Pubs would still open at 5am against the law at this point and have off duty police enjoying a pint at the bar after their night shift! That was the culture.

Before now successful drink-driving prosecutions depended heavily upon the “subjective tests” and observations of so called ‘police medical experts’ and other aspects such as witness statements alongside anything you said in your defense.

Like it wasn’t me your honor!

Always Know Your Limits with Drink Aware


Number Five

1964 What’s the risk really?

A study with a snappy title called “Accidents, Alcohol and Risk” funded by the United States public health service and the Licensed Beverage Industries of New York was carried out in 1964.

The study showed that 80mg of alcohol per 100ml of blood was the level at which the chances of being involved in a crash rose sharply for most drivers.

Like drinkers would get out their measurement sticks!

Read my review of a breath tester at home here

Number Four – Here comes BAC

BAC is a key measure of alcohol but be aware your liver takes the time it needs to metabolize alcohol. It takes about an hour to do 1 alcoholic unit. There is nothing you can do to change that.

However, alcohol blood levels can vary in people with different weight, food they have eaten and type of drinks sometimes.

BAC stands for alcohol blood concentration.

So it was finally in the 1967 Road Safety Act still before I was born this really came into full force. I probably grew up with this awareness from my parents given my Dad would have a few pints after working in a hot furnace overnight.

This brought in what we would now be know as the maximum “Legal Drink Drive Limit” and amazingly it was only brought in officially around 1967.

The limit was set at a maximum blood alcohol concentration of 80mg of alcohol per 100ml of blood or the equivalent 107 milligrams of alcohol per 100 millilitres of urine. So anything above this and you were well and truly nicked.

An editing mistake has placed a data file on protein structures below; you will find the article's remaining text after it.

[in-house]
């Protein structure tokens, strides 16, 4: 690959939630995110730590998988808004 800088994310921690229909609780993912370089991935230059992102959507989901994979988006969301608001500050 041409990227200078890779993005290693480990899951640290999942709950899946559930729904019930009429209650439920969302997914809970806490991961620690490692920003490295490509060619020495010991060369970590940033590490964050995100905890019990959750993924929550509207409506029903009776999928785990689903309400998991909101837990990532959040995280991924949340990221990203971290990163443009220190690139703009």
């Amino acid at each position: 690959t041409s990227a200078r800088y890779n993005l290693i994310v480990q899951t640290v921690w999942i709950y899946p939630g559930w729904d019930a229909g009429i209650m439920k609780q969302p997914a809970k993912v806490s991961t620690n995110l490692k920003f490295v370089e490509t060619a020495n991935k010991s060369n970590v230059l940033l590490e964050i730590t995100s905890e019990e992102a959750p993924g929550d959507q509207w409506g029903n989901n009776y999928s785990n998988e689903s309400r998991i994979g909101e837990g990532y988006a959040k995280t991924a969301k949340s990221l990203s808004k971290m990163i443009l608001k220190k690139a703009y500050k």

However, the irony is that as we know alcohol can affect us in all sorts of ways so you could be really drunk but if your measure was OK you were OK. Crazy really.

Also, what changed this year is that you had to give a specimen otherwise it would break the law. There was no way around this now. You had to give a test and good luck in finding a reason not to!

In this year the go ahead to develop the “at the side of the road measurement device” was given approval by the Queen to go ahead to be looked at and implemented.

Those famous words of a police officer saying “blow harder” when you were out of breath with the stress and nerves was just around the corner and I had not even been drinking but you feel guilty regardless!

It was as late as 1968 when the First Breathalyzer Type was approved

There was a heavy marketing campaign and despite this it needed to be tested and training introduced but it was the final piece of the jigsaw for drinkers who wanted to take their chances on the road.

In fact published stats are very impressive in terms of accidents even at this early stage.

Road traffic accidents involving alcohol dropped from 25% to 15% in the first year. This meant:

  • 1,152 fewer recorded deaths,
  • 11,177 fewer serious injuries
  • 28,130 fewer slight injuries caused by road traffic accidents.

However, it was not really till as late as 1981 that the next stage happened.

Click the pic for a great selection of alcohol free options from my affiliate partner – drive safe alternatives

Number Three

Evidential Breath Testing was introduced in the 1981 Traffic Act.

Now things were really starting to get clearer so it was stated that 35 microgrammes of alcohol in 100 millilitres of breath (the equivalent of 80mg of alcohol in 100ml of blood) yes we are back to BAC was to be the maximum.

Any less and you were going to be charged and arrested.

Again it was early days and there was still a great deal of concern that the tests were not accurate plus training of police officers. So yet again the law had to move with public concern.

Let’s back it up a bit. That will help!

So let’s say in 1981 you were given a breath test on the side of the road and were not happy with it. Let’s say a reading of up to 50 microgrammes of alcohol per 100 millilitres of breath or even less? What could you do?

Well now if you wanted you could ask within your rights under law to provide a blood or pee sample instead. ( The officer could decide which one to go for though)

So with that back up, the breath system of measuring people began to be more confident in people’s head instead of course of not drinking in the first place!

Number Two

In 1983 Breath Testing was put firmly on the map with a new machine that was seen as very accurate and probably the reason why this method is still around today.